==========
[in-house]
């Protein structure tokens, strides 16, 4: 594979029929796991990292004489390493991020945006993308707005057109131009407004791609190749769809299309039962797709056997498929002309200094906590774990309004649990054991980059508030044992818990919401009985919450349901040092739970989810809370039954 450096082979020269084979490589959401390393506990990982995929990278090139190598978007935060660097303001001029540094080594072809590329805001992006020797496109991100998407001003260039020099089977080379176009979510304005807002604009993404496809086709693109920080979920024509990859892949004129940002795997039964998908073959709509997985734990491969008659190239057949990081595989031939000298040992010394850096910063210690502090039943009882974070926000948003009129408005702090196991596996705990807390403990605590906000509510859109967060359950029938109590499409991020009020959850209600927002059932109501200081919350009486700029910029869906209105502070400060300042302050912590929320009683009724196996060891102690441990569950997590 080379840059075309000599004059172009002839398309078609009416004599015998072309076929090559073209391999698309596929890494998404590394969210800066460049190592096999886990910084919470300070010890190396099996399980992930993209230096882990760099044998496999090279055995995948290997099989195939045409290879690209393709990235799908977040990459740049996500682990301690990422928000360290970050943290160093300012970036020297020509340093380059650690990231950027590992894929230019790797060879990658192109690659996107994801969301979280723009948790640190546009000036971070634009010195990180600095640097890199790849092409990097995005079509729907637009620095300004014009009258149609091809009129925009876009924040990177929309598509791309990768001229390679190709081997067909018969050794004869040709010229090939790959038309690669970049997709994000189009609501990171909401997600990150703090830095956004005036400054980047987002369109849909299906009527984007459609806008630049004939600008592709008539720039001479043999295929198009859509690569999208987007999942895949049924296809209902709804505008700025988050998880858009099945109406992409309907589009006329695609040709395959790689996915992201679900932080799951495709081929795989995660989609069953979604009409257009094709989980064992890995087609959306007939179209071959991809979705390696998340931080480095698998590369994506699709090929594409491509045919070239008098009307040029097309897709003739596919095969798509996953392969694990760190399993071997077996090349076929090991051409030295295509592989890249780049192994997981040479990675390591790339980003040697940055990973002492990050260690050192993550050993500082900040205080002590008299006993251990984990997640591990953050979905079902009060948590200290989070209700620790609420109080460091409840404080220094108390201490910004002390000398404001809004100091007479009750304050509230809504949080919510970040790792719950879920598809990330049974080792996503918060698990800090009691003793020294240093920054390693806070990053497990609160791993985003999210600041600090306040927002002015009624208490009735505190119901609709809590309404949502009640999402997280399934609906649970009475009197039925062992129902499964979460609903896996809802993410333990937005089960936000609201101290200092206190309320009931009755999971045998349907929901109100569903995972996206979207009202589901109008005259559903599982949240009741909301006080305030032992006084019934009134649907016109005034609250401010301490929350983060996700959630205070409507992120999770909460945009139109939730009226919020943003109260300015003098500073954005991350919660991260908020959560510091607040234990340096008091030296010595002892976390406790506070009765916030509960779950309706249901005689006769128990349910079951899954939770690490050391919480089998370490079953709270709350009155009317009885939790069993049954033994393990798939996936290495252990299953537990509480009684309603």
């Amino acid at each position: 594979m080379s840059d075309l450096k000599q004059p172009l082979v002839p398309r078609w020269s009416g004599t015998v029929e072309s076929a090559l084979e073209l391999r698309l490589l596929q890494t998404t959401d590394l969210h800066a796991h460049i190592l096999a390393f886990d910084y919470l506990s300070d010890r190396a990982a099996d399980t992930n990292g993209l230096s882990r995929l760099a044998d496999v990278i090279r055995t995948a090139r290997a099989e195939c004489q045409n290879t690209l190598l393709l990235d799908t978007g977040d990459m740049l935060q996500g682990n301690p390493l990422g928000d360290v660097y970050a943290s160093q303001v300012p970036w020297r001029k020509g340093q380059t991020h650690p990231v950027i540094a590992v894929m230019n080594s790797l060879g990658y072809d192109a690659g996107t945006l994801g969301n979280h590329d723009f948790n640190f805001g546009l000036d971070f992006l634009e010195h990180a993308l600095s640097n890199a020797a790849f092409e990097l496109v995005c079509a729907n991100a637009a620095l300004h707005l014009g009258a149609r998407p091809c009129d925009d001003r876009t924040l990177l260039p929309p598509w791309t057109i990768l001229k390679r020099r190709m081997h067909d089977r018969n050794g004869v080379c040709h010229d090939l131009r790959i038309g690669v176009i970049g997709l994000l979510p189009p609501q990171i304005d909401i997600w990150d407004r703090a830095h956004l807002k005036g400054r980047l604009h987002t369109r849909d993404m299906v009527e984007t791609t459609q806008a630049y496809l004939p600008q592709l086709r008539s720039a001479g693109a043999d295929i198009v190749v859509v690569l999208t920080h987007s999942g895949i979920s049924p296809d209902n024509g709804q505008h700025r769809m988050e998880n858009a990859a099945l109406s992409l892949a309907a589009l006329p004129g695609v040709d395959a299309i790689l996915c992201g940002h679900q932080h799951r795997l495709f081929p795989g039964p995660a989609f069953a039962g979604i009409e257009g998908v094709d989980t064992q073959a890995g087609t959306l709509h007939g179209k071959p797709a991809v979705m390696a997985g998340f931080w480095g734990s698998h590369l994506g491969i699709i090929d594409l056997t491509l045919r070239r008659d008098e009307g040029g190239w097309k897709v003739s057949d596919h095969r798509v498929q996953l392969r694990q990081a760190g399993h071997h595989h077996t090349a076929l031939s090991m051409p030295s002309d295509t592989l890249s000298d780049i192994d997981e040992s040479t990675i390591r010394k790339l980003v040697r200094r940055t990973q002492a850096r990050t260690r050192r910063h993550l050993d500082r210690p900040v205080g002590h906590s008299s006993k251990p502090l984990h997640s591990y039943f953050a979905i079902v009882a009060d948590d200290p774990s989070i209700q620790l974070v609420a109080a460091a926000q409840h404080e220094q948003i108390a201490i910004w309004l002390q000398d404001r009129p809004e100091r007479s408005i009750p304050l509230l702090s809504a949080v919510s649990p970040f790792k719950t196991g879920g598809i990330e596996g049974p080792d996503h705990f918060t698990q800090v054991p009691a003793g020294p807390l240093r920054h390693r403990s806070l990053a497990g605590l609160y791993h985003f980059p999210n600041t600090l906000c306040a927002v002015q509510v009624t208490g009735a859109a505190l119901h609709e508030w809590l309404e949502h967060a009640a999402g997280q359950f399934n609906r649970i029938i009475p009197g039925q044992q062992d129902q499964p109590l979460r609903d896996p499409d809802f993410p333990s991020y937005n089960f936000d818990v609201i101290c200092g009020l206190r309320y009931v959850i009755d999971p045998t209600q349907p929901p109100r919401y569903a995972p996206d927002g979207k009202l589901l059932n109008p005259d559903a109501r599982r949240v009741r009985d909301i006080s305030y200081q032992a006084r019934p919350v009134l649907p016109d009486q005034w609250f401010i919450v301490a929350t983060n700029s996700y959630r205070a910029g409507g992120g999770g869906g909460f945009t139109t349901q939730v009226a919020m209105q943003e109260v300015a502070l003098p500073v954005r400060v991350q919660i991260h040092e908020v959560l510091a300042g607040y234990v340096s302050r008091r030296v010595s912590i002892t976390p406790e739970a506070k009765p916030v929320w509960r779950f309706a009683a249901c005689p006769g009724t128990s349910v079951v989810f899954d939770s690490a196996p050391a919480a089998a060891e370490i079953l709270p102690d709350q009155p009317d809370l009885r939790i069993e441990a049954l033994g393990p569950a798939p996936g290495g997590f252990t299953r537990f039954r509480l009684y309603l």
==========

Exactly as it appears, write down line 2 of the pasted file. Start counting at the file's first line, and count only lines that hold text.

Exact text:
């Protein structure tokens, strides 16, 4: 594979029929796991990292004489390493991020945006993308707005057109131009407004791609190749769809299309039962797709056997498929002309200094906590774990309004649990054991980059508030044992818990919401009985919450349901040092739970989810809370039954 450096082979020269084979490589959401390393506990990982995929990278090139190598978007935060660097303001001029540094080594072809590329805001992006020797496109991100998407001003260039020099089977080379176009979510304005807002604009993404496809086709693109920080979920024509990859892949004129940002795997039964998908073959709509997985734990491969008659190239057949990081595989031939000298040992010394850096910063210690502090039943009882974070926000948003009129408005702090196991596996705990807390403990605590906000509510859109967060359950029938109590499409991020009020959850209600927002059932109501200081919350009486700029910029869906209105502070400060300042302050912590929320009683009724196996060891102690441990569950997590 080379840059075309000599004059172009002839398309078609009416004599015998072309076929090559073209391999698309596929890494998404590394969210800066460049190592096999886990910084919470300070010890190396099996399980992930993209230096882990760099044998496999090279055995995948290997099989195939045409290879690209393709990235799908977040990459740049996500682990301690990422928000360290970050943290160093300012970036020297020509340093380059650690990231950027590992894929230019790797060879990658192109690659996107994801969301979280723009948790640190546009000036971070634009010195990180600095640097890199790849092409990097995005079509729907637009620095300004014009009258149609091809009129925009876009924040990177929309598509791309990768001229390679190709081997067909018969050794004869040709010229090939790959038309690669970049997709994000189009609501990171909401997600990150703090830095956004005036400054980047987002369109849909299906009527984007459609806008630049004939600008592709008539720039001479043999295929198009859509690569999208987007999942895949049924296809209902709804505008700025988050998880858009099945109406992409309907589009006329695609040709395959790689996915992201679900932080799951495709081929795989995660989609069953979604009409257009094709989980064992890995087609959306007939179209071959991809979705390696998340931080480095698998590369994506699709090929594409491509045919070239008098009307040029097309897709003739596919095969798509996953392969694990760190399993071997077996090349076929090991051409030295295509592989890249780049192994997981040479990675390591790339980003040697940055990973002492990050260690050192993550050993500082900040205080002590008299006993251990984990997640591990953050979905079902009060948590200290989070209700620790609420109080460091409840404080220094108390201490910004002390000398404001809004100091007479009750304050509230809504949080919510970040790792719950879920598809990330049974080792996503918060698990800090009691003793020294240093920054390693806070990053497990609160791993985003999210600041600090306040927002002015009624208490009735505190119901609709809590309404949502009640999402997280399934609906649970009475009197039925062992129902499964979460609903896996809802993410333990937005089960936000609201101290200092206190309320009931009755999971045998349907929901109100569903995972996206979207009202589901109008005259559903599982949240009741909301006080305030032992006084019934009134649907016109005034609250401010301490929350983060996700959630205070409507992120999770909460945009139109939730009226919020943003109260300015003098500073954005991350919660991260908020959560510091607040234990340096008091030296010595002892976390406790506070009765916030509960779950309706249901005689006769128990349910079951899954939770690490050391919480089998370490079953709270709350009155009317009885939790069993049954033994393990798939996936290495252990299953537990509480009684309603």